"I never, ever act disappointed. I always know there was something that prompted that person to give me that gift. It was chosen with the best of intentions, so I try to see value in it that way," she says.
While she won't let a bum gift ruin her holiday, she says a girlfriend has. "One friend of mine broke up with a guy because he got her a kitchen appliance for Christmas. She was hoping for an engagement ring. She said she didn't want to spend her life coaching him, telling him what she wanted all the time. She felt he should be paying more attention," she says.
Mrs. Squire and her husband Robert have avoided the problem of buying for each other by investing in joint gifts for their home in Pasadena. This year, they bought a laptop computer. In the past, they've bought a TV, VCR and stereo.
If men sometimes slip up when it comes to gifts, comic Bob Somerby says women should blame stores, not their mates. "Women's clothing is so confusing," says Mr. Somerby, 46. "I don't understand how they buy it for themselves. There are so many different departments. You hit the third floor and it's better sportswear. Better than what? The sportswear on the second floor?"
Although he doesn't have a girlfriend to buy for this season, he recalls one recent date who was a breeze to satisfy.
"Her idea of a surprise was to go to the store, point to the item she wanted and then turn her back while I bought it. That alone would be reason enough to marry someone," says Mr. Somerby, who lives in Bolton Hill and does commentary for WBAL-AM radio.
Lora Wong has a fail-safe way of getting what she wants for Christmas.
"My husband always says 'Come on, Dear. We're going to the mall to pick out your present.' I used to think it was unromantic. Now I don't because I get exactly what I want. And it's never something I'd buy for myself," says Mrs. Wong, 29, who lives in Towson.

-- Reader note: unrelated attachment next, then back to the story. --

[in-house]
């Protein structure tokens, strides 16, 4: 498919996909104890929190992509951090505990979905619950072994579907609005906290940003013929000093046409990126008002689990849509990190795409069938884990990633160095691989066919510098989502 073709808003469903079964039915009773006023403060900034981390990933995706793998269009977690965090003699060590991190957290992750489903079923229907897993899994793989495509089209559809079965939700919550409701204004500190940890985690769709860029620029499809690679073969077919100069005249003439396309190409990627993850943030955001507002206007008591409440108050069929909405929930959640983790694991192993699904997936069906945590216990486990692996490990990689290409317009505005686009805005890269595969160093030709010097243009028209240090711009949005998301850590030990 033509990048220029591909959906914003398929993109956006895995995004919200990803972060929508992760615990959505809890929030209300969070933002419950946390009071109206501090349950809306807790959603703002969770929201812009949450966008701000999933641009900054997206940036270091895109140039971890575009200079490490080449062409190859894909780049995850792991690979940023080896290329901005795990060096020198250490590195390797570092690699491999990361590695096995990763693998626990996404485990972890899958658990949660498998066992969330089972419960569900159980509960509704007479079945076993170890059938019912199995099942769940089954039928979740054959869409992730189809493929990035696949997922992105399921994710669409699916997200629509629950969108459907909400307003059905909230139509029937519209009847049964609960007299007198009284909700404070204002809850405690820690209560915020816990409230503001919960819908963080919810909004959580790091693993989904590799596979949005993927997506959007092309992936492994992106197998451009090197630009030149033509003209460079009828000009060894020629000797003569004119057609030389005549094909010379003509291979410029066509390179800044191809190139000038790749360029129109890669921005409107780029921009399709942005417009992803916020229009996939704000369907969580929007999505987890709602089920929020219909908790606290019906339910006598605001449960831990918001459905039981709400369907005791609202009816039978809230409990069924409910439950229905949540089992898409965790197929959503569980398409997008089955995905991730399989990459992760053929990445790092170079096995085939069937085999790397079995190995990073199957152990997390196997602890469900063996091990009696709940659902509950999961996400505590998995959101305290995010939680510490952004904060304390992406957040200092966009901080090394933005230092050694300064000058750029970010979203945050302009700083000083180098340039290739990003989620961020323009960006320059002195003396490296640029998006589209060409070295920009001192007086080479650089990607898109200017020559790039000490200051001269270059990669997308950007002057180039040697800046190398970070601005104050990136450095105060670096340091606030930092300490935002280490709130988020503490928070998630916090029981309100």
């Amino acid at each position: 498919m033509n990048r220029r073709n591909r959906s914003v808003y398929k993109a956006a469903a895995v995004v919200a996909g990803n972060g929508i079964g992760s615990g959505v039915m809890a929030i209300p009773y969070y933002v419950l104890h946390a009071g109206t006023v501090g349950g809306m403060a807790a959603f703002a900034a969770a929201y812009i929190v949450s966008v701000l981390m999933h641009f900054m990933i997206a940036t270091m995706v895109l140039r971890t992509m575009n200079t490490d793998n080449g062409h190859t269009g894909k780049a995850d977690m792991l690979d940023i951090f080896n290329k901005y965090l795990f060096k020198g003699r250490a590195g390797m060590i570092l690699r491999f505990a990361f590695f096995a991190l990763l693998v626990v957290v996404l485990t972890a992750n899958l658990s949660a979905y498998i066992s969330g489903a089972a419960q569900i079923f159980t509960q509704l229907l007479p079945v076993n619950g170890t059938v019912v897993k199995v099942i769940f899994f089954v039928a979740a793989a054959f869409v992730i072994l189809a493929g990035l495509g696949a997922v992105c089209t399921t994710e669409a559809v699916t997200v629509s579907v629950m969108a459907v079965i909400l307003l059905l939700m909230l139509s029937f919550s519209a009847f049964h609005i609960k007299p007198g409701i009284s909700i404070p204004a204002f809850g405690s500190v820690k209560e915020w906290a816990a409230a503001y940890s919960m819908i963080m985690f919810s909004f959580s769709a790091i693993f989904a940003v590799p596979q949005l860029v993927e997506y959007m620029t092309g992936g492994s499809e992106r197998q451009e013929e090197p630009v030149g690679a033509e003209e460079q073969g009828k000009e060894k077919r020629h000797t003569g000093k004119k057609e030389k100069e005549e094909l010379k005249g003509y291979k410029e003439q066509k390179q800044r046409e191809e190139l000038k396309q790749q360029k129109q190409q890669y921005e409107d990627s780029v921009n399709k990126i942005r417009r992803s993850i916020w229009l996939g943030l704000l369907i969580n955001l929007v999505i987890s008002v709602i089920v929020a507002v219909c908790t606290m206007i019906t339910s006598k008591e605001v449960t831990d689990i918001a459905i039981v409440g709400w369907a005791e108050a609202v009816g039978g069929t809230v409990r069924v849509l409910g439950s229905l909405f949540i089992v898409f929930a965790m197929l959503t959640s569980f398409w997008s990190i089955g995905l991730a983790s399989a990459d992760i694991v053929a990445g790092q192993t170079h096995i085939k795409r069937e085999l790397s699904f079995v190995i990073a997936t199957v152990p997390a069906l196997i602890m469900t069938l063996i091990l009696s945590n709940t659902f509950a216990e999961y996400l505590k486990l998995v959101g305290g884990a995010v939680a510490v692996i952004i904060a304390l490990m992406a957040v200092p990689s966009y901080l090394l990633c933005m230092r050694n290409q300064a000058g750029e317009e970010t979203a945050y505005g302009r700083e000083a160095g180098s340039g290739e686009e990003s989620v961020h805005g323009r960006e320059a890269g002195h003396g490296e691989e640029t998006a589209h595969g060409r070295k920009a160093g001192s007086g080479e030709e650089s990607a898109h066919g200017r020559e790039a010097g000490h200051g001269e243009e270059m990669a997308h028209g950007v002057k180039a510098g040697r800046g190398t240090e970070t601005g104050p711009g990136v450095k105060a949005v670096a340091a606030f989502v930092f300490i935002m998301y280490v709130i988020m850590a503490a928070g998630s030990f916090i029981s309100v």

She, on the other hand, will still surprise him. But she considers her gifts -- usually sweaters, pants and turtlenecks -- to be boring.
Her most daring gift, a pair of opera glasses she bought for him years ago, has never been used.
"Every time I try to be creative, it turns out stupid," says Mrs. Wong, who is the area director for the American Heart Association.
Rest assured, it's not just men who fail to please. The first year Mr. Leone and Ms. Seraydarian exchanged presents, she bought him a tan poplin jacket that he said looked like something his grandfather would wear.
But the good news is that even if couples have a rocky start, it's possible to improve their gift-giving technique.
For Mr. Leone, the turning point came several years ago when he found a Macy's flier on his pillow. An attached note read: Dear John, Lee's been a very good girl this year. I think she'd like a few of the things circled in this catalog. Love, Santa.
That year, Ms. Seraydarian got several gifts she'd circled and several surprises. Since then, they've vowed to be more specific with hints and ideas.
There's one gift, though, Ms. Seraydarian wants that she's never going to receive from her husband.
"I will never get her a waffle iron," says Mr. Leone. "It has bad connotations. I now stay out of the kitchen when it comes to Christmas gifts."
To improve your chances of giving the right gift, Joyce Baker, the manager of personal shopping at Owings Mills mall, offers these tips:
* Do your homework. When shopping, know the person's size, color preferences, favorite stores and hobbies. Some women make up small cards with that information and give them to men.
* Don't expect anyone to be a mind reader. If there are things you like, point them out to your spouse or significant other.
* Pay attention. This is the time of year when people are apt to drop hints about what they want. Listen and act on them.
* Presentation helps. Wrapping a piece of jewelry in a small pouch and tucking it into a small jewelry box heightens the
anticipation and also shows more thought.
* Mix it up. If you're being daring with a surprise gift, play it safe by also getting a present that you know your mate will need or want.
* Don't let a disappointing gift get you down. Remember, this person cared enough to invest time and money in a present. A less-than-ideal gift doesn't mean the giver doesn't care.
* Keep receipts. It's much easier to exchange or return something when you have the sales slip.
TIPS FOR THE CLUELESS
Here are some gifts that land in the holiday danger zone. To play it safe, buy them only if a spouse or significant other has requested them:
* Vacuum cleaners
* Exercise videos
* Lingerie that makes a woman look like a French maid
* Flannel clothing
* Auto accessories
* Anything that can't be returned
* Furry slippers with the heads of small animals on them
* Soap on a rope
* Boxer shorts with silly graphics
* Books on how to be a better husband
* Smelly after-shave
* White handkerchiefs
* Anything that can't be returned